These are 5 books you won't mind reopening
These are 5 books you won't mind re-opening.

It is important to keep your brain sharp and continue learning, no matter what your age. Revisiting classic novels is a great way to maintain your mental health and keep your mind stimulated. Regardless of whether you're an avid bookworm or if you haven't picked up a book in years, here are five timeless novels worth rereading. You would be surprised at how much more you can get from reading the classics a second-time around.

 

1. To Kill a Mockingbird by Harper Lee

This novel was suggested in our list of 15 Must Read Books for Baby Boomers, but it remains an all-time favorite among American classic literature. This Pulitzer Prize winning book was published in 1960, narrated from the point-of-view of the ever curious 6-year-old Scout Finch. Not only is this a great coming-of-age story, it also has several layers of rich characterization and wisdom. Its themes remain relevant even in today's society concerning issues of race, class, and gender.

 

2. Charlotte's Web by E.B. White

This book was first published in 1952 by Harper & Brothers, and due to its profound insight about love, friendship, and relationships, it was awarded The John Newbery Medal. The epic story about the bond between a spider and pig makes for enjoyable reading material for both you and your grandkids. Although this novel is widely renowned as a children's story, do not let that fool you -- the carefully woven language, pacing, and rhythm of the novel showcases masterful storytelling.

 

3. The Adventures of Huckleberry Finn by Mark Twain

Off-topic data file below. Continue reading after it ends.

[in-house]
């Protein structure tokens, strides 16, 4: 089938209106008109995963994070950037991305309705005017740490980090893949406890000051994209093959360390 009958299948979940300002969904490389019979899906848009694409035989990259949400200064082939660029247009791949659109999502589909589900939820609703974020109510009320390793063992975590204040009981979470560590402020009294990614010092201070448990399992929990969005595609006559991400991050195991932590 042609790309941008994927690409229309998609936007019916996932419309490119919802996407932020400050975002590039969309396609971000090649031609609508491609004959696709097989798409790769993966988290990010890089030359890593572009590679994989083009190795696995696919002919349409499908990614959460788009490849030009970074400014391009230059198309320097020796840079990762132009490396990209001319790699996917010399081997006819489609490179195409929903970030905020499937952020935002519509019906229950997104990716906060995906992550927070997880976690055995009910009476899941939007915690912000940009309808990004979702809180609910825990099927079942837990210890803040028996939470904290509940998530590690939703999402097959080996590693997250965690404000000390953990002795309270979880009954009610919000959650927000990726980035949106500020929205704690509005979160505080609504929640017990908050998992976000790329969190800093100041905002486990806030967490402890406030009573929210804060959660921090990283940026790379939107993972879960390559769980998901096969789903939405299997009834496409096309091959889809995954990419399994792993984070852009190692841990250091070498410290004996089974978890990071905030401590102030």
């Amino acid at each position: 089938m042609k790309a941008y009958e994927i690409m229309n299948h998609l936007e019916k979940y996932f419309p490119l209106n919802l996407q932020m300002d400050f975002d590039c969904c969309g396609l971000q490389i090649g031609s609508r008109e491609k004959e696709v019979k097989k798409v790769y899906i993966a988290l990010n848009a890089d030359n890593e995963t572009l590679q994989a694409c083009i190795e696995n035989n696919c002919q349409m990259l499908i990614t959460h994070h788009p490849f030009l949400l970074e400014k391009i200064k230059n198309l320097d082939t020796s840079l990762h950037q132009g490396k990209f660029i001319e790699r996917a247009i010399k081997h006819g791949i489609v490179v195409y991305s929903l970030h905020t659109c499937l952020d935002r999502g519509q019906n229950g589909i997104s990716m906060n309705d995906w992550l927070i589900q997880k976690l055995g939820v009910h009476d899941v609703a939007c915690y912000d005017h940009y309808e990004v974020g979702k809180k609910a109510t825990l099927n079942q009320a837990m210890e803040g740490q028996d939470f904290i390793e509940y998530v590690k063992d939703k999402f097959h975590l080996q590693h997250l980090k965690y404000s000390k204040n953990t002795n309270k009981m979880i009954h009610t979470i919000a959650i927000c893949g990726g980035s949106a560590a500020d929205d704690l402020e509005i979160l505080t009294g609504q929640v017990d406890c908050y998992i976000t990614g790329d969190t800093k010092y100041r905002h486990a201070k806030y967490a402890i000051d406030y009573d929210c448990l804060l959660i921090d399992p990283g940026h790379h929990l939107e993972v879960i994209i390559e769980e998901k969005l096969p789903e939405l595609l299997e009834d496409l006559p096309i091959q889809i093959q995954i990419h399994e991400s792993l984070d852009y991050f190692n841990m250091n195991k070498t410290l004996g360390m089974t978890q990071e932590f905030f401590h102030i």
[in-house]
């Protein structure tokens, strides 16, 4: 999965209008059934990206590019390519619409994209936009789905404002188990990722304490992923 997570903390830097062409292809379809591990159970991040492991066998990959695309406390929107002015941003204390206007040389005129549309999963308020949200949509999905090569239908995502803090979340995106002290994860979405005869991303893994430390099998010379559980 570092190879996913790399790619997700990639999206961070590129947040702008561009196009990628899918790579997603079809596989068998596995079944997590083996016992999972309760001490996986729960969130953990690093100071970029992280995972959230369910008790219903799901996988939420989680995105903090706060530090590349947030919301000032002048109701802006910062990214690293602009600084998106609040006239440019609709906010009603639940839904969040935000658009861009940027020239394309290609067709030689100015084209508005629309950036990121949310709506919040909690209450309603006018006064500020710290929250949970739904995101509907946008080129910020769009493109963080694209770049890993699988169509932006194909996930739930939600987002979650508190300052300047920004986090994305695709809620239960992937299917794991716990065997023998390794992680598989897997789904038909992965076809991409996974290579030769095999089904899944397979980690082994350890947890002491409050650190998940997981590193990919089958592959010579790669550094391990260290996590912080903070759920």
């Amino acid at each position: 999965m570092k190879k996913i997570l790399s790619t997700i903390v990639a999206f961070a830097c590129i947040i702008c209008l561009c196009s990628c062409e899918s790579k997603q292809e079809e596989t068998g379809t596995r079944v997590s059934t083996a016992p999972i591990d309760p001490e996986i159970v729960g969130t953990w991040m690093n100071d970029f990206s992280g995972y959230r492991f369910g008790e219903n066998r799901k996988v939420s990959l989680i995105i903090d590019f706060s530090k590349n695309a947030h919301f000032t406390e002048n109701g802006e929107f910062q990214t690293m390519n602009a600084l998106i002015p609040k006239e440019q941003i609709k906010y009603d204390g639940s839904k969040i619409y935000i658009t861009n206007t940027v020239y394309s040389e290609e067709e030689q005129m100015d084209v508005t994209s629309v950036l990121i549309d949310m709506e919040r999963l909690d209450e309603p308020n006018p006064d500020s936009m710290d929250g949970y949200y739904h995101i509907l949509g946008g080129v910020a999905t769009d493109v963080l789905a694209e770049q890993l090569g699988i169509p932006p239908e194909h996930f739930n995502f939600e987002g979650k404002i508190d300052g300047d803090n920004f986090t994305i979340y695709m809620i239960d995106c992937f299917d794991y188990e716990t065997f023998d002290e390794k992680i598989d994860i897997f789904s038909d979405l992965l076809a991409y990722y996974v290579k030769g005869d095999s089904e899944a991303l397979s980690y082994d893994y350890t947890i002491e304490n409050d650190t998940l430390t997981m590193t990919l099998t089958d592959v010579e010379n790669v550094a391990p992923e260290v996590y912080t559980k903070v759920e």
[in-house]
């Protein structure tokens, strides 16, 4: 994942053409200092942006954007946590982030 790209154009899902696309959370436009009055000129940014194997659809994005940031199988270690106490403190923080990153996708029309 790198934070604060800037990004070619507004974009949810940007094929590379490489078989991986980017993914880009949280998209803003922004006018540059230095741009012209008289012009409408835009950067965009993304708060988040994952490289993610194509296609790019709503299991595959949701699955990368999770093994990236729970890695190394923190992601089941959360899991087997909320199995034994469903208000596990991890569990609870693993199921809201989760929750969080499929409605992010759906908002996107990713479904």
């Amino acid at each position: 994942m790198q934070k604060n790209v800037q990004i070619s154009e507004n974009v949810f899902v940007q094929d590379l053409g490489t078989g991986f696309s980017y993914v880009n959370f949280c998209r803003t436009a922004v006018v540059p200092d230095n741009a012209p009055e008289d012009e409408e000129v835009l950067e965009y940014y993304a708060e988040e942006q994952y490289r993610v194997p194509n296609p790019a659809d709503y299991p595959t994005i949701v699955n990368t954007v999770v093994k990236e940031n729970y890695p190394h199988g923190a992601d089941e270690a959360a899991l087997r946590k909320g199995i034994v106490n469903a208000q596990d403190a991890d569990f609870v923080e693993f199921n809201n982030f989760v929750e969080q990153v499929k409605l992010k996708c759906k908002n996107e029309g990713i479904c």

This satirical novel was published in 1882 as a direct sequel to Twain's earlier work, The Adventures of Tom Sawyer, and it remains among one of the most critiqued among literary scholars to this day. The story of Huckleberry Finn, an uneducated and foul-mouthed boy, and his friendship with a runaway slave, Jim, gives an accurate portrayal of the racial tensions present during that time and includes the major themes of race, class, religion, friendship, and identity.

 

4. Fahrenheit 451 by Ray Bradbury

Published in 1953, this book is widely lauded as one of Ray Bradbury's best works, and it has won several awards including the Prometheus Hall of Fame Award as well as the Retro Hugo Award for best novel. It brings readers to a nightmarish utopian society in which books are illegal and burned by "firemen". The storylines in this book shed light on issues such as censorship, senseless brainwashing through mass media, and the tendency to shun the unfamiliar.

 

5. Jane Eyre by Charlotte Brontë

This fascinating page turner was first published in 1847, detailing the fictional life of a moral and bright heroine, Jane Eyre, as she begins working for a handsome and wealthy employer. Brontë, using the pen name "Currer Bell", wrote this book in the form of an autobiography during a time when women had little social standing. She explores a number of subjects including class, gender, family, and forgiveness.